# Navigation: Astronomical Southern Hemisphere South

I was reading a gear list someone posted today and I thought it looked quite good, it even included a map and compass.

Then I realized while I have a compass, I don’t consider it essential.

I consider the map (especially if it is topographical ) essential but not the compass.
I can find my direction at night using the stars and during the day with the sun.

South at night with the stars:

For everyone in the northern hemisphere this is possibly redundant but explains an important point.

In the northern hemisphere finding the north pole star Polaris is quite simple, find the little dipper and follow the handle to Polaris that is always grid north.

This works because the pole star is quite bright and the little dipper is quite distinctive.

In the southern hemisphere not only is Polaris not visible, neither is the little dipper.

We don’t have a pole star but we have a bright distinctive crucifix pattern (Crux) called the southern cross which also has a pair of very bright star close to it Alpha and beta Centuri called ‘the pointers’.

Alpha Centuri is the brightest star in the southern hemisphere is its quite distinctive and is almost always visible.

A line imagined between the pointers if extended will intersect with the top star of the cross.

The long arm of the cross always point to the pole star , may be in any orientation in the sky as it rotates around the pole.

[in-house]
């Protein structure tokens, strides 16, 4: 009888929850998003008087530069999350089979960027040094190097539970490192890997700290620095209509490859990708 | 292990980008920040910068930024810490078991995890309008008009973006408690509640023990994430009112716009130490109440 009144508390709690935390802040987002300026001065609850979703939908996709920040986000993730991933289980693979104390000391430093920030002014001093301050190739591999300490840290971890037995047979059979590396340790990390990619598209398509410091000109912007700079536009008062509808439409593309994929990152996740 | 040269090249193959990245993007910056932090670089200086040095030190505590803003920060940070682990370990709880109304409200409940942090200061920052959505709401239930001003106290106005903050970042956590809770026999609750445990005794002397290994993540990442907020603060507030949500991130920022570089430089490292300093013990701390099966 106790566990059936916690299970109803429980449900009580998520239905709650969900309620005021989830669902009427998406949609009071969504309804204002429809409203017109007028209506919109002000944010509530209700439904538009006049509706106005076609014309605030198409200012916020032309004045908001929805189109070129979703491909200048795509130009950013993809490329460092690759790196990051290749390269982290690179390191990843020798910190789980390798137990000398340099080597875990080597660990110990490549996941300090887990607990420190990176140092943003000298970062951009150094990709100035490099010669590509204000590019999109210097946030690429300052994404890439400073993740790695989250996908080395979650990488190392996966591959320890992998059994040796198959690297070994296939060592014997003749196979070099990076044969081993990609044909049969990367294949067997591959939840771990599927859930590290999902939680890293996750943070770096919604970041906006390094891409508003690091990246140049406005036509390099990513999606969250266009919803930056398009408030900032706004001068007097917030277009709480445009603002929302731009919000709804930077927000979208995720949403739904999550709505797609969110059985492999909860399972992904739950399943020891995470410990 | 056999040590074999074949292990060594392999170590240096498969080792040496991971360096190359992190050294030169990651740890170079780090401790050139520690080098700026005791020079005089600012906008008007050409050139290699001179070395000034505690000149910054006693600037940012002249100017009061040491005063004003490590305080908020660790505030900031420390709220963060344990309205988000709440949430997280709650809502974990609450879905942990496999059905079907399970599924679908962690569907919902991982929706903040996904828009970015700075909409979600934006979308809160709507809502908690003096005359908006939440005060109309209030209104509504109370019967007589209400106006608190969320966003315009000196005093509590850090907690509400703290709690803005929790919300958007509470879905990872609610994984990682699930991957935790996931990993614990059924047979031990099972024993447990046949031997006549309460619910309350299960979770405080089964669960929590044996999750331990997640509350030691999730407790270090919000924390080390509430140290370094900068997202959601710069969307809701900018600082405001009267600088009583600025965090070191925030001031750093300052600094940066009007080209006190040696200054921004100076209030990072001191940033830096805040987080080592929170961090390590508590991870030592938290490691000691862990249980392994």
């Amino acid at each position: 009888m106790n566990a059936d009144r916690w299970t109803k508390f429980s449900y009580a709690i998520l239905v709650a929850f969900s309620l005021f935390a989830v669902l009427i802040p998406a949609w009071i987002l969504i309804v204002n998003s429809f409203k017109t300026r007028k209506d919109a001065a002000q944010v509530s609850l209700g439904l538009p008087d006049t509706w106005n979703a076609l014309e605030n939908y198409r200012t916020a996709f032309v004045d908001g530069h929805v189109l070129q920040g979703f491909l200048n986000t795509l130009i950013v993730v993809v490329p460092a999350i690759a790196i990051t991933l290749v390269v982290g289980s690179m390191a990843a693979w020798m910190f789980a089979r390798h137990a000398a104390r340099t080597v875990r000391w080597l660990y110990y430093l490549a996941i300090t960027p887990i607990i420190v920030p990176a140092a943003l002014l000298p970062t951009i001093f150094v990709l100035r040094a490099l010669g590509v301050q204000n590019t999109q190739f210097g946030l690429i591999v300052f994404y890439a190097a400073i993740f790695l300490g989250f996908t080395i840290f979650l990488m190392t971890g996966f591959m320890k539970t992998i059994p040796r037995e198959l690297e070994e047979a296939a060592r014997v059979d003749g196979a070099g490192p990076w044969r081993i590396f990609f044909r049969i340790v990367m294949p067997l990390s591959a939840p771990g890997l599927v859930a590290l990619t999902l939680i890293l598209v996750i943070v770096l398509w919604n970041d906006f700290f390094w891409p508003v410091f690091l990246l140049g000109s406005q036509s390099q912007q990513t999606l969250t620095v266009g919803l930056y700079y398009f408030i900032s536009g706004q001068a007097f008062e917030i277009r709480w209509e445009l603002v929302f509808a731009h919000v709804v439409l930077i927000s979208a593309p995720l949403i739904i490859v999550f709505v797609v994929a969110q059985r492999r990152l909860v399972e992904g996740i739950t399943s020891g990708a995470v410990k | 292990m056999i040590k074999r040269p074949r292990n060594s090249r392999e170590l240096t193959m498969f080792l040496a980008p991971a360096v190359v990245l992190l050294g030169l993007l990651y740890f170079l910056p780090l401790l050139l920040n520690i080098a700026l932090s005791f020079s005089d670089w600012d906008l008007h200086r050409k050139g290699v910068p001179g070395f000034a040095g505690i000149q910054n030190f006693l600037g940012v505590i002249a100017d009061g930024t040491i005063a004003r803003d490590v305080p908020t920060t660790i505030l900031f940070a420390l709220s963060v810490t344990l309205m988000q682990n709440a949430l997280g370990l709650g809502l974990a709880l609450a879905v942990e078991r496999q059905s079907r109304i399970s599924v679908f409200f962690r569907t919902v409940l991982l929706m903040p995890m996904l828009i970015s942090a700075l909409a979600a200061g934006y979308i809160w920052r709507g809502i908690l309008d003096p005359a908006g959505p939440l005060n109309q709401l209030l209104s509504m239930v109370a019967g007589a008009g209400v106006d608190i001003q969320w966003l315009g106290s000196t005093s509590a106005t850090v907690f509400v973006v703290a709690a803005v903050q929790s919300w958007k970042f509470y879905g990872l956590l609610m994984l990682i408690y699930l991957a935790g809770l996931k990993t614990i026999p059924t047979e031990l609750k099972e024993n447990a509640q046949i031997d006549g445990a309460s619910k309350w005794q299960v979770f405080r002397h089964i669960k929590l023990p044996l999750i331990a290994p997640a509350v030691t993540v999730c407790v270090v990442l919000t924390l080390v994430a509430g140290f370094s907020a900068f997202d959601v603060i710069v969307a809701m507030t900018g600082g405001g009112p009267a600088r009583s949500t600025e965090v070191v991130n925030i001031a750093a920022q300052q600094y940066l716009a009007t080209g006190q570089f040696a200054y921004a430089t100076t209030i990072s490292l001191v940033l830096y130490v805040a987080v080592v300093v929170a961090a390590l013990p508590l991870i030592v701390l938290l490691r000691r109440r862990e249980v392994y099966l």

Once the cross is found you simple measure the major axis the longest line in the cross and extend this line out in the direction of the major axis 3.1 times and it will be intersecting with the pole star.

The from that point a line that is perpendicular to the horizon will be south.

The pole star may be visible or not depending on how good star viewing is on the night.

The point is this method help you find something you can’t see ( a non existent southern pole star) to find another thing you cant see ( grid south ) in the dark when you can’t see much anyway.

Quality knowledge allows you to do near impossible things.

One again proof of the idiom One picture, One thousand words.

How to find south using the stars in the southern hemisphere.

There is some debate as to whether  you should use 3 axes or 4 or 4.5, the reality is you will most likely be measuring with fingers spans and the width of your arm so its not that precise.  regardless if you are traveling at night you should be more worried about whats on the ground rather than the exact direction or south to the nearest degree.  If you used a compass you would have to convert magnetic south north to grid north and  you would be hoping for no nearby magnetic anomalies.

Update: having further examined this issue the correct number of axes to use is 3.53, but being that you will most likely be measuring with fingers between 3 and 4 is good enough. I will try to get an estimate of how large the cross axis will appear compared to an out stretched finger. From memory it’s about the width of two fingers.